Retail Conference 2011, a fantastic day of workshops and business briefings that explored the state of the retail sector, shared insights into the market and brought together like minded individuals from both retail and services sectors.

This is one of my most favourite events of the year and I had the privilege of leading a conference workshop looking into the truth behind optimised retailing.

The attendees for the workshop came from all verticals within retail – electrical, fashion, FMCG and grocery to name but a few and there was a resounding consensus that optimised retailing is not just about price, it is about the customer experience that is delivered from the blend and compromise of quality, service and price.

The internet and mobile technologies have opened many new sales channels over the last decade and typically each new sales channel has been adopted in an isolated way at the point of implementation. Over the past 18 months we have seen increasing consumer demand for a consistent cross-channel experience.

Today it is the inability to deliver this consistent customer experience regardless of channel which threatens the future of the modern retailer.

The future of retail lies in creating a seamless and integrated customer experience across multiple touch points. Too often, we are seeing markedly different shopping experiences in store compared to online or via mail order and in this day and age there is no excuse for it.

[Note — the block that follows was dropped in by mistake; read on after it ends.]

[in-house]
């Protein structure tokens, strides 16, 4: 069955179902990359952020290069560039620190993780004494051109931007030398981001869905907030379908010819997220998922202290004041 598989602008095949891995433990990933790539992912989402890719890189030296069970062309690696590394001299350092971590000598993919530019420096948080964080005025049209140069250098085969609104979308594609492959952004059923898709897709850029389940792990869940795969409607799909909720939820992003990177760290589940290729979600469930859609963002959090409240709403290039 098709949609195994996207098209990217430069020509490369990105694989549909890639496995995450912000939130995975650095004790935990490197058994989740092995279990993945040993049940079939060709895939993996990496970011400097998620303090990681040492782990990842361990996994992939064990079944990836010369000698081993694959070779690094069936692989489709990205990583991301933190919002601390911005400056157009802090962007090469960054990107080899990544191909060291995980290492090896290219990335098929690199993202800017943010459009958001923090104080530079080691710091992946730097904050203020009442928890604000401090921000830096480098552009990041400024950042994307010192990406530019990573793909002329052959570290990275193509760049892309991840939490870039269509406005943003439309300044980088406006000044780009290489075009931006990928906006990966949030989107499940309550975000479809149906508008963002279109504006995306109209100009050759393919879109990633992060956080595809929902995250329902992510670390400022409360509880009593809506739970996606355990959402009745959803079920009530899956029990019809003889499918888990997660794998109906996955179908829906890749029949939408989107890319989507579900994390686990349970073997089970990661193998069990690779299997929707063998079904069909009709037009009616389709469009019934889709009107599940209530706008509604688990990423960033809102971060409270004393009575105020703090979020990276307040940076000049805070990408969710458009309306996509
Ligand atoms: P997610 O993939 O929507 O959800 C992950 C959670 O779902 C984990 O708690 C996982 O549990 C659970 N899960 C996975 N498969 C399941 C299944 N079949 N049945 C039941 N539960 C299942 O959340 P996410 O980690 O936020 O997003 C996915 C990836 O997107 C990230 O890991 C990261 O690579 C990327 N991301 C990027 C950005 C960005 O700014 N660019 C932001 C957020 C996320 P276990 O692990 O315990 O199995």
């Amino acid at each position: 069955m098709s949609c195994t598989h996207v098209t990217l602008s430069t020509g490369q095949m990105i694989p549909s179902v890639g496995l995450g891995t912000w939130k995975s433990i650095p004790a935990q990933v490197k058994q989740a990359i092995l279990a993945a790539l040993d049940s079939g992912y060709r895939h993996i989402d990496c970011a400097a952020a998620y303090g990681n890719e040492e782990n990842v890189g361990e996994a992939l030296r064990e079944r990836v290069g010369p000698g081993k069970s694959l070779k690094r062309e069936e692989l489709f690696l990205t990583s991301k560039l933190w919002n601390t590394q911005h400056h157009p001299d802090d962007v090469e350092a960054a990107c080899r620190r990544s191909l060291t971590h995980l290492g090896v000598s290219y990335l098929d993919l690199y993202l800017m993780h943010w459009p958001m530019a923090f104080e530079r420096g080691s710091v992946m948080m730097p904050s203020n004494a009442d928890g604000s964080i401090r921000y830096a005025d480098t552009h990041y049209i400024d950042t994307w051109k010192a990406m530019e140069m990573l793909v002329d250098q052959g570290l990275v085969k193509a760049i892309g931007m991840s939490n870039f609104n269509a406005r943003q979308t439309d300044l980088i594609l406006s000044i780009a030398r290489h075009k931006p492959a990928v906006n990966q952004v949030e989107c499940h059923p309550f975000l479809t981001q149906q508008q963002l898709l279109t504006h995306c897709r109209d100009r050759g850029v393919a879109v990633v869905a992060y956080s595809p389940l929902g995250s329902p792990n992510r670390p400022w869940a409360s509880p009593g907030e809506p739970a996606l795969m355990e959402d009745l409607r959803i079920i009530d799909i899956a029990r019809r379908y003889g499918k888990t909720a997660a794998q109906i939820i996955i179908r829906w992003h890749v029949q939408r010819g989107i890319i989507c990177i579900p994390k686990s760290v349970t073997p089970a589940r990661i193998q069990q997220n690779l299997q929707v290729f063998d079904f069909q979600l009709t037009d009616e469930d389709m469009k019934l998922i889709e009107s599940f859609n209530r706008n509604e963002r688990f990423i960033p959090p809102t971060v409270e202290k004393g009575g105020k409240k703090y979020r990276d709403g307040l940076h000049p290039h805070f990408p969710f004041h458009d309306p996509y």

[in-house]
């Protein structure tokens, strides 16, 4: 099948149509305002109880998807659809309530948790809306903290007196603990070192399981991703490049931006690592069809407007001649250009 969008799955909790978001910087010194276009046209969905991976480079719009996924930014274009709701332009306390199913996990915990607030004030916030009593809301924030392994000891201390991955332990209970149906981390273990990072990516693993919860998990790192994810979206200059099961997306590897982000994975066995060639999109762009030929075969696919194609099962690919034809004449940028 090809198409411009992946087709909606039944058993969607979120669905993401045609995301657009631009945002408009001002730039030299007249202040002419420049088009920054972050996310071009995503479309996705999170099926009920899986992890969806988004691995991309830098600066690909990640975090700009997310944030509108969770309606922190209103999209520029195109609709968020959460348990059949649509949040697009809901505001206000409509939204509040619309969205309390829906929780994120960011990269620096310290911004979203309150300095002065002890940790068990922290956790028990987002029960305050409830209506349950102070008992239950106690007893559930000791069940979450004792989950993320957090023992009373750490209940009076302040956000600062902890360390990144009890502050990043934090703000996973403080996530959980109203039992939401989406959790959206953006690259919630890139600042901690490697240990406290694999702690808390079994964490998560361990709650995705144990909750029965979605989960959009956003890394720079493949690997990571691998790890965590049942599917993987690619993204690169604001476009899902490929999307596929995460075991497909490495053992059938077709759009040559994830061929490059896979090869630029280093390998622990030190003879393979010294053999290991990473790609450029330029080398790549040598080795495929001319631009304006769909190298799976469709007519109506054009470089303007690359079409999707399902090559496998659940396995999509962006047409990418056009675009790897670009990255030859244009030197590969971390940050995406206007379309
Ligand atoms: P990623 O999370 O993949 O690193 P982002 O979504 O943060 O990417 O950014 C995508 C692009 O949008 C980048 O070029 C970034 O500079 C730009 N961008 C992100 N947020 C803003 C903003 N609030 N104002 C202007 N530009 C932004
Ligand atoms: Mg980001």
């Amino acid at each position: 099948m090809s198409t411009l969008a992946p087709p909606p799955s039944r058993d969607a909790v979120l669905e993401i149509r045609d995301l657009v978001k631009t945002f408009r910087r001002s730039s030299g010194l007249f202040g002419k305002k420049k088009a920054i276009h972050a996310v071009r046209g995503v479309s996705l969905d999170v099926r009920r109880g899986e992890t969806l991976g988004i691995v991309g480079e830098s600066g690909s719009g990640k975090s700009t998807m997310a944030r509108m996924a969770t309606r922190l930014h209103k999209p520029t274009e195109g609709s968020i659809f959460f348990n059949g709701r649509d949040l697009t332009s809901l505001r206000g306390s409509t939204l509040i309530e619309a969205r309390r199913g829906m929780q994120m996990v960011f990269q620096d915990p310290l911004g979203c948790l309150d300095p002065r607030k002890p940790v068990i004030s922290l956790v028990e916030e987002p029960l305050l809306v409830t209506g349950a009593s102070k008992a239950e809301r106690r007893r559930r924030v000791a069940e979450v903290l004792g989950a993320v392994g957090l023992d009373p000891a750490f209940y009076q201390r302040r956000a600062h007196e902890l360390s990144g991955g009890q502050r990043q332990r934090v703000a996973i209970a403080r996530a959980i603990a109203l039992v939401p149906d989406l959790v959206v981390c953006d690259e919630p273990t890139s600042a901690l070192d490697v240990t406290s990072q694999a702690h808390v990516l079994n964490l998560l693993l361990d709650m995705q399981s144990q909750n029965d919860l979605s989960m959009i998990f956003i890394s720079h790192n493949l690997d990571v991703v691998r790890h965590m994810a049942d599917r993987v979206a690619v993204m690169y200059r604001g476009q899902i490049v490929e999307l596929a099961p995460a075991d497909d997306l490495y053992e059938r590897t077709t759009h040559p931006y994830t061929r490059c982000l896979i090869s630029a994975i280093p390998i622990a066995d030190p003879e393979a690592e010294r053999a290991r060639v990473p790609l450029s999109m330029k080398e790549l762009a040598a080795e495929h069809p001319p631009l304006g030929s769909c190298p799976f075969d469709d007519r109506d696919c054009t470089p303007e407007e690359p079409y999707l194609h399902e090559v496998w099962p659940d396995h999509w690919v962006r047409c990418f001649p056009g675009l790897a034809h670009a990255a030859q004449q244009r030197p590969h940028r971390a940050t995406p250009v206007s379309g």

Customers want to have the same experience, regardless of what channel they use. They want you to recognise them, to remember what they purchased and to offer them options which meet their needs and the way you embrace technology will determine how well you achieve this.

The customer is now very well educated in terms of the benefits of technology, using smartphones, tablets, etc. and it is this accelerated adoption of technology by the customer that is now making more retailers explore ways to embrace technology into their shopping experience.

From iPhone Apps and contactless payments to QR codes and sales by text, the next few years are going to be an exciting but challenging time for retailers. The past decade has been highly characterised by the internet and this is only going to develop further with the future decade seeing great developments in technology.

The question will be who will be brave enough to embrace the inevitable and who will choose to sit by the wayside, pretending they’ll be ok to just carry on doing things the way they always have. I for one will not be resting on my laurels but looking at new and exciting ways that we can use technology to keep pace with the modern consumer.